Cultivating equitable workplaces through inclusive leadership
"Inclusive leadership is more of a practice than an actual label," says Brandon Pendleton, adjunct lecturer for the Executive and Professional Education Center at Quinlan. "An inclusive leader is someone that understands that in order for collaboration to be successful, individuals must be willing to share their diverse perspectives and experiences."
In pursuit of more equitable and welcoming workspaces, business leaders are applying the principles and tactics of inclusive leadership. Pendleton joined Colleen Reaney, director of the Executive and Professional Education Center, on a Q Talks Podcast to discuss how to build the behaviors, habits, and business case required to be an inclusive leader.
Start within your sphere of influence
Even without buy-in at the organizational level, leaders can build a more inclusive workplace by influencing the people immediately around them.
"What you'll find is that if you're able to do that, you'll probably get this momentum going and now you maybe do start to get the ear of other key stakeholders in the organization," says Pendleton.
He gave eight steps for being an inclusive leader within your immediate sphere of influence:
- Start with accountability. Hold yourself accountable and enforce the same rules for yourself that you would expect from employees.
- Have courage. There will be times when you're faced with some sort of resistance that goes directly contrary to your guiding principles. Courage to follow your own moral compass becomes extremely important.
- Create a level of transparency. Establish trust by being transparent about areas where you need to improve. Be vulnerable about your own growth areas.
- Be fair. Treat others as you would like to be treated. The more you focus on being fair, the more you will eliminate some unconscious biases.
- Take action. You have to implement your thoughts. Model the behavior you want to see in an inclusive environment.
- Be self-aware. As a leader who's trying to influence people, you have to be aware of your own biases and things you need to work through yourself.
- Put processes in place to mitigate biases. Once you've recognized an unconscious bias you have, create processes that will help to avoid biased decisions and actions.
- Trust people. Let your team know that you are committed to the "we" instead of the "me." Trust the individuals working for you, which will help your employees to feel safe to contribute their perspective.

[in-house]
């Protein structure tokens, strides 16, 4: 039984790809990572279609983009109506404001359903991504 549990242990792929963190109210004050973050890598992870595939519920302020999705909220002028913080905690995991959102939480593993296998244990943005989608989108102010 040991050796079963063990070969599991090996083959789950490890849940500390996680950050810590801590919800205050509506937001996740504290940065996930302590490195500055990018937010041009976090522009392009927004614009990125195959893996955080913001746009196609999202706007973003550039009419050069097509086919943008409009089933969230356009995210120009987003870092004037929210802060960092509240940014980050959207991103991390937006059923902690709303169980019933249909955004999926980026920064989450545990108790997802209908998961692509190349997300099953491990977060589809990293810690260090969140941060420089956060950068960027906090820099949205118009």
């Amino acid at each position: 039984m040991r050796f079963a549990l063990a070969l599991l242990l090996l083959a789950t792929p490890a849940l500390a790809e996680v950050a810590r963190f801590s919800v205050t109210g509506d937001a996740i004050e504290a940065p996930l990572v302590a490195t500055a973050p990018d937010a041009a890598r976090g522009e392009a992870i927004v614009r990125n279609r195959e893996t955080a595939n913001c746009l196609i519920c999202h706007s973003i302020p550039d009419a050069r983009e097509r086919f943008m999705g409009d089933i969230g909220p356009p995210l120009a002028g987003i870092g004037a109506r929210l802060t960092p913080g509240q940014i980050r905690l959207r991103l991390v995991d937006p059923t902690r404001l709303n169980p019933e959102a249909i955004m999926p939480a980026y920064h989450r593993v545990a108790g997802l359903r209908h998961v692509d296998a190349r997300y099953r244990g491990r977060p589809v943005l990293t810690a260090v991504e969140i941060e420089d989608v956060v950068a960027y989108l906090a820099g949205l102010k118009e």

DEI is good for business
Inclusive leaders support diversity, equity, and inclusion efforts at their companies. Pendleton argues that making the business case for DEI initiatives helps to solidify a long-lasting commitment. He outlines a few of the business arguments:
- Win the war for talent. Organizations that embrace a DEI type of culture are more inclined to attract and keep their top talent.
- Improve decision-making quality. If you bring in a lot of different perspectives on what will work and what won't, the quality of your decisions will improve.
- Increase customer insight and innovation. When making marketing decisions, having a diverse group of people sitting at the table will create opportunities for broader insights.
- Drive employee motivation and satisfaction. Companies perceived as having a diverse and inclusive environment tend to report higher employee motivation and satisfaction with their jobs.
- Be on the right side of history. People speak with their wallets, and the companies that were doing the right thing will be viewed more favorably.
Create a DEI plan
For leaders looking to get started on a DEI plan, Pendleton provides a road map to begin.
- Do an assessment of where your organization is now. At the leadership level, reflect on how unconscious bias affects evaluation, what promotion criteria you look at, and how decisions are made. At the organizational level, conduct an anonymous survey to ask if the organization values diversity, if the organization values women, and if employees feel there are opportunities for promotion.
- Make goals based on the assessments. Create actionable, measurable, and evidence-based goals rather than an immeasurable theme.
- Provide a budget and resources to address the issue. Show the issue's importance by putting real dollars behind the initiative to give it serious weight.
- Require diversity training. Focus on behavioral-based training that teaches the kind of behaviors the organization would like to see from the employees.
- Identify leaders and non-managerial employees to be sponsors. Find people who are excited about this kind of work and treat it as core work. Consider creating a full-time position with a related job title that has the responsibility and budget to work through these initiatives.